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The Mothership has landed in Seattle, Washington. At the helm are four artists whose pasts are as varied as their personalities. Local Rock veteran and front man of Future Fossils Johndus Beckman initially teamed up with Paul Fraser, the leader of the quintessentially grunge quartet Radio-Flyer. Next, the rhythmic virtuoso behind the ambient progressive soundscapes of Omni, Will Andrews brought the method, madness and restraint of a seasoned player to the mixture. Finally, Ryan Thornes, the co-writer and vocalist of the hard-hitting trio Vibrant Society climbed aboard with a bass in one hand and a PBR in the other. When listening to The Mothership it is easier to pick up on the sound of its members’ previous bands than to pigeon-hole it into conventional genres. Their repertoire is a polished and satisfying mixture of the revolutionary and the familiar. They succeed in grabbing the attention of casual listeners long enough to make an impact while providing a genuine experience for the serious show-goers who have a habit of letting good albums play on repeat. Gritty vocals and gripping lyrics come from a place of reality, devoid of the buzzwords and cliches of today's manufactured radio rock. Beckman and Fraser’s heavy grunge guitars work together to compliment and add sophistication, not flash.
The motivation behind The Mothership was borne from a communal dissatisfaction with Seattle’s stagnant underground rock scene. It’s about time a band with the talent to back up its bravado stepped in to fill the yawning gap left by bands like Nirvana and Soundgarden without ripping them off. In the perfect pitch of Johndus’ voice, Cobain and Morrison resonate without overreaching, reminding audiences of the uniqueness that made Seattle great. In the chaos of Thornes’ background screams and Fraser’s heavy guitar-lines, the old cornerstones of rock coalesce with the emergence of an inexplicably original sound, one that harkens to itself and to the future while avoiding the redundancy of the majority of Seattle bands. The secret in the sauce has to be the limitless pallet of these four established artists. Their musical preferences include legends like the Beatles and the Doors, emerging artists like Sleepy Sun, and the eclectic, mind-bending efforts of compositional pioneers like Brian Eno.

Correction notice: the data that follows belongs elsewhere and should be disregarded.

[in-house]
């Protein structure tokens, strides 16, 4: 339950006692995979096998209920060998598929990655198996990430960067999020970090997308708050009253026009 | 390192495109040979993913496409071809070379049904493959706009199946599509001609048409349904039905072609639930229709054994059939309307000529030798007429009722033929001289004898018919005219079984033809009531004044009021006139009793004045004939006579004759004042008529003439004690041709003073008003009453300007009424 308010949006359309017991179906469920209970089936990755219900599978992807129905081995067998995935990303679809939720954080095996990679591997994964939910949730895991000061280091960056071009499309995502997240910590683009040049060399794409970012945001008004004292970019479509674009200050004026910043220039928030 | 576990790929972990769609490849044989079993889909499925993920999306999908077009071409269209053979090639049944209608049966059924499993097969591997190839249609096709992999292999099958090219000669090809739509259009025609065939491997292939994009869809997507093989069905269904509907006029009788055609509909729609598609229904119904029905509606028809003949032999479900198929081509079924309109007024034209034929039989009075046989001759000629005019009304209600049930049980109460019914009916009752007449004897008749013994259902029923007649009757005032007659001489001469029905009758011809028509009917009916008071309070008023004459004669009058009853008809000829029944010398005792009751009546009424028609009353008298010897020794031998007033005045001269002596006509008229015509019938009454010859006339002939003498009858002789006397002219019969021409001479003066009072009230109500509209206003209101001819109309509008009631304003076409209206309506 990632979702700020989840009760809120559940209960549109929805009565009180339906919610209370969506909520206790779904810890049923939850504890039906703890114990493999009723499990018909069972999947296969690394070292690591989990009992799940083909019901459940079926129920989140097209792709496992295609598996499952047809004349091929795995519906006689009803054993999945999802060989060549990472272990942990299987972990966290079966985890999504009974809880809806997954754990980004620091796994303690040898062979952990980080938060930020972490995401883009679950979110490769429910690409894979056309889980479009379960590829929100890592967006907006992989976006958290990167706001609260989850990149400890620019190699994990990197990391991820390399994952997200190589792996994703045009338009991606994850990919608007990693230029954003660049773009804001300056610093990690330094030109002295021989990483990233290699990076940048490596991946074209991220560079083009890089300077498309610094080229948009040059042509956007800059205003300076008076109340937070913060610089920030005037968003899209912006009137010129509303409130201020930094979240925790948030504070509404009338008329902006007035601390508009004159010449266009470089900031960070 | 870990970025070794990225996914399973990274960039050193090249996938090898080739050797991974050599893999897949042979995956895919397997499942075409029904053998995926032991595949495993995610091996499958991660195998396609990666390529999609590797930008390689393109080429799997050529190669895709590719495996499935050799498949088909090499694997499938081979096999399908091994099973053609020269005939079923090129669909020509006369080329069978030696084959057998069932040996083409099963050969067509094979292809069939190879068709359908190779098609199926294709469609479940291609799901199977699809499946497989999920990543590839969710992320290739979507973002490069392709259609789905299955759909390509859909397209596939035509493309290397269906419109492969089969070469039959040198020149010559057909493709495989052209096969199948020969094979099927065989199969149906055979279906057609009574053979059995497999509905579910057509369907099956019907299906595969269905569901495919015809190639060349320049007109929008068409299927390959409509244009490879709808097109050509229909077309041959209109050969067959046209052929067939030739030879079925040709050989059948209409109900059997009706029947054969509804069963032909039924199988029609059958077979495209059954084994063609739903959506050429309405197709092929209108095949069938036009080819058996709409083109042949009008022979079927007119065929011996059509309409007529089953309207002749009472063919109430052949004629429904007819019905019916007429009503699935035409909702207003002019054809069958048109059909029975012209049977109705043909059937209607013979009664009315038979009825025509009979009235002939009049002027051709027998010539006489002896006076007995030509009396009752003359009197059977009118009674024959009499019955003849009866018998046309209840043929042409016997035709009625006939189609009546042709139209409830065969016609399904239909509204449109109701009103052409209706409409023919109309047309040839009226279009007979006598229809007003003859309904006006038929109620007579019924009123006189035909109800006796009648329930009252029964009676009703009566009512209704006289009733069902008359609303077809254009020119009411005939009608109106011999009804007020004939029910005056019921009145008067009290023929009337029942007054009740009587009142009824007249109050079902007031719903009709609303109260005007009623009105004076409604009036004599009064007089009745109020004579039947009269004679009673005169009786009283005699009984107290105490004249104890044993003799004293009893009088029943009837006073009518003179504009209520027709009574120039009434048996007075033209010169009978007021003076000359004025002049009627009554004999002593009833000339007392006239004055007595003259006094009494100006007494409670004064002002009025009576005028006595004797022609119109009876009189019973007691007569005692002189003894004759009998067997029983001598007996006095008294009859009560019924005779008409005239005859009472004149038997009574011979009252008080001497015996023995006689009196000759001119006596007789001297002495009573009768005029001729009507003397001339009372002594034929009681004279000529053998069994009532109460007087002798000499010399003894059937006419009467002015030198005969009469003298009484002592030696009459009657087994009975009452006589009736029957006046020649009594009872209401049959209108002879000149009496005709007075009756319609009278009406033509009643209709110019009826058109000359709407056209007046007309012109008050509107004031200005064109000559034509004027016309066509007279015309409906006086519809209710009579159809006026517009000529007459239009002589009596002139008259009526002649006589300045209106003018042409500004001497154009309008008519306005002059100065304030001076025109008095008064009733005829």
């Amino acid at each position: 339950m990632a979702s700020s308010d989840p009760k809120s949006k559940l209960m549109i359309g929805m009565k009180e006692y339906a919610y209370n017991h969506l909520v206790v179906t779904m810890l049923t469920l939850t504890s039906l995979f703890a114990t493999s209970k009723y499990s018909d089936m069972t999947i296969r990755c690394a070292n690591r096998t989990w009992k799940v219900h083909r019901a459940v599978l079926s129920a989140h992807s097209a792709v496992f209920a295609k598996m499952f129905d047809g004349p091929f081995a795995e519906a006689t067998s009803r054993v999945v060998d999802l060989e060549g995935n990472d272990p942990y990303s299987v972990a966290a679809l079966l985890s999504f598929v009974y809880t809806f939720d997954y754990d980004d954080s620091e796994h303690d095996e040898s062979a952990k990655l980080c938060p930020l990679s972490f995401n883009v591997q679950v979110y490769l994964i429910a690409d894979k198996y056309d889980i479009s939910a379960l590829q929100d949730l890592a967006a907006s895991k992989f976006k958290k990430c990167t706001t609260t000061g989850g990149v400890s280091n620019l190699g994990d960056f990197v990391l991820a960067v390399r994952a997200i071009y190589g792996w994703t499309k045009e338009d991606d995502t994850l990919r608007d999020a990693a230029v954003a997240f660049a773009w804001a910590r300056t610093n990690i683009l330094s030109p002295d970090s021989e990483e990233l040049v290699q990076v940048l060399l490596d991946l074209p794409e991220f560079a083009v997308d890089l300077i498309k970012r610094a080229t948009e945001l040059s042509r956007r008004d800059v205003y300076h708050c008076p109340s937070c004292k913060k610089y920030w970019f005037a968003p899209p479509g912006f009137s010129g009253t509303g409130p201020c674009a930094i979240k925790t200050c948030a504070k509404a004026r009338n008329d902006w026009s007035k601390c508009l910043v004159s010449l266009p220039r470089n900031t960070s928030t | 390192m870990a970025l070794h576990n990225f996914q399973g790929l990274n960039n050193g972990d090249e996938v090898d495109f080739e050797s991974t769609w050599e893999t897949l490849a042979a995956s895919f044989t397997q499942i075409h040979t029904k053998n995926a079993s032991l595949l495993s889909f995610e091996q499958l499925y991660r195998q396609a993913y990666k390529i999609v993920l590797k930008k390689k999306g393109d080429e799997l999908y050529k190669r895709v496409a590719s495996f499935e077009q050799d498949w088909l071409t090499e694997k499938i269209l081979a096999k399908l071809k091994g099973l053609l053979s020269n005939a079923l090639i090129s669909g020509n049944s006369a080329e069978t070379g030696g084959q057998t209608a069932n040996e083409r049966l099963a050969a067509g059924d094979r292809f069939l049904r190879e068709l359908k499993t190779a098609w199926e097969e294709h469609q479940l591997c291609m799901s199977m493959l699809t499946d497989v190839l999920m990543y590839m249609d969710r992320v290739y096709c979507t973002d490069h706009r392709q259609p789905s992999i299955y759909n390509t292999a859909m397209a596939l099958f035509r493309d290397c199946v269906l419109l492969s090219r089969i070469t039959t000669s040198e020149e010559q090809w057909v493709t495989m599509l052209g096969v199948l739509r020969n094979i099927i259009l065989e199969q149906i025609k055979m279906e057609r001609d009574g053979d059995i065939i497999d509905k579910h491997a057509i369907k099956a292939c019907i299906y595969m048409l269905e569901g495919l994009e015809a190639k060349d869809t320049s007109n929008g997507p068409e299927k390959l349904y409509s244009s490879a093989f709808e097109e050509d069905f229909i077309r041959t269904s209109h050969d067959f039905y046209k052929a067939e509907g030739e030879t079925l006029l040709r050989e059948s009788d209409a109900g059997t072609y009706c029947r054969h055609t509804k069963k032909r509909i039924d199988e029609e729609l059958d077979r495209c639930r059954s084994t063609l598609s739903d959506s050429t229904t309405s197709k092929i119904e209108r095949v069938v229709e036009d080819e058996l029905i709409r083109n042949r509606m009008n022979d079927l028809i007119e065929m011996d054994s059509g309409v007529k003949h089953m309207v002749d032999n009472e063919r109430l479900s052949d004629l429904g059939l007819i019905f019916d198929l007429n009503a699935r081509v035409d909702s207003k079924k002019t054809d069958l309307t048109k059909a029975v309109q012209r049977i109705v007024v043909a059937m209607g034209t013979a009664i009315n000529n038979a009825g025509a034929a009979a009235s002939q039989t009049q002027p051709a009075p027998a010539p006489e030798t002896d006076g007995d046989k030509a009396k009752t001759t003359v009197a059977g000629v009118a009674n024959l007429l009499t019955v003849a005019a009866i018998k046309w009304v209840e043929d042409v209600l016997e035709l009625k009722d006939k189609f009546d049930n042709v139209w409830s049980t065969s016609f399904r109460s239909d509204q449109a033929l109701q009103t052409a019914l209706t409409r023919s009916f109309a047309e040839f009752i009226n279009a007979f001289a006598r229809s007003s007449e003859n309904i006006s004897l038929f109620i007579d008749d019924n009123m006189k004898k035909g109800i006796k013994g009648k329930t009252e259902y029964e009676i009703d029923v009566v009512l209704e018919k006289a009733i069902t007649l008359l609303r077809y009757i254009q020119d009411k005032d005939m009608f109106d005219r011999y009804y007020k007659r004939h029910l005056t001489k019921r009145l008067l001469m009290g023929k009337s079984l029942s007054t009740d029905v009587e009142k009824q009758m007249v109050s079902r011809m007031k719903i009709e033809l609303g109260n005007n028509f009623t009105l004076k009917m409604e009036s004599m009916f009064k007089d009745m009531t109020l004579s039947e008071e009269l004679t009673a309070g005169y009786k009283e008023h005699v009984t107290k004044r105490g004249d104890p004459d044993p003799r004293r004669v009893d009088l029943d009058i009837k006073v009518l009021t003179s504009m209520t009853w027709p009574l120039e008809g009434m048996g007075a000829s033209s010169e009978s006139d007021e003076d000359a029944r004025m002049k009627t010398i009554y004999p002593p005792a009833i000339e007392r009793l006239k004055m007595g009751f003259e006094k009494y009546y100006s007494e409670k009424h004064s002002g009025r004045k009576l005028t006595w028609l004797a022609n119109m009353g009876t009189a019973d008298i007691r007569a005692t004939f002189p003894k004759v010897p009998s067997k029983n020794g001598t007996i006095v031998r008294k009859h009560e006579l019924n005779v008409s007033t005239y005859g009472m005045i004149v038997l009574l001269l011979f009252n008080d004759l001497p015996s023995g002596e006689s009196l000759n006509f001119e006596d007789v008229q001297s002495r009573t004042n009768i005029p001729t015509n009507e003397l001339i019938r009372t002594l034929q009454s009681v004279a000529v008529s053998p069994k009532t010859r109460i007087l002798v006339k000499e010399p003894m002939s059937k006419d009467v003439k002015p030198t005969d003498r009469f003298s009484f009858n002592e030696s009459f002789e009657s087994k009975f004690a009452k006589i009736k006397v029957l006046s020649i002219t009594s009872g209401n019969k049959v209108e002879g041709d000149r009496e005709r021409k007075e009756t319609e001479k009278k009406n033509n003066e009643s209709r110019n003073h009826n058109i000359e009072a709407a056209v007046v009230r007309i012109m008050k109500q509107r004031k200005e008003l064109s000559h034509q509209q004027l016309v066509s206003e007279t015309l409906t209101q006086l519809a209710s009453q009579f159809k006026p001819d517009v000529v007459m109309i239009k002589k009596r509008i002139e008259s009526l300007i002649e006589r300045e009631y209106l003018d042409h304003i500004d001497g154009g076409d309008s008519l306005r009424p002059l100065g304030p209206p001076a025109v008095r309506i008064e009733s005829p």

The Future looks bright for The Mothership, which in turn sheds new hope for the redirection of Seattle’s rock scene. The band recorded a strong three song EP at Houdini’s Tree Studios in Seattle in early 2011 with producer/engineer David Green. David captured the raw energy of the band in his modest home studio in the Magnolia district of Seattle. The EP has turned quite a few heads in the local scene and earned them the opportunity to play in front of local and national musicians at the recent Hot Rocks Music Awards on April 1st 2011. The Mothership will be feverishly writing and playing West Coast shows through 2011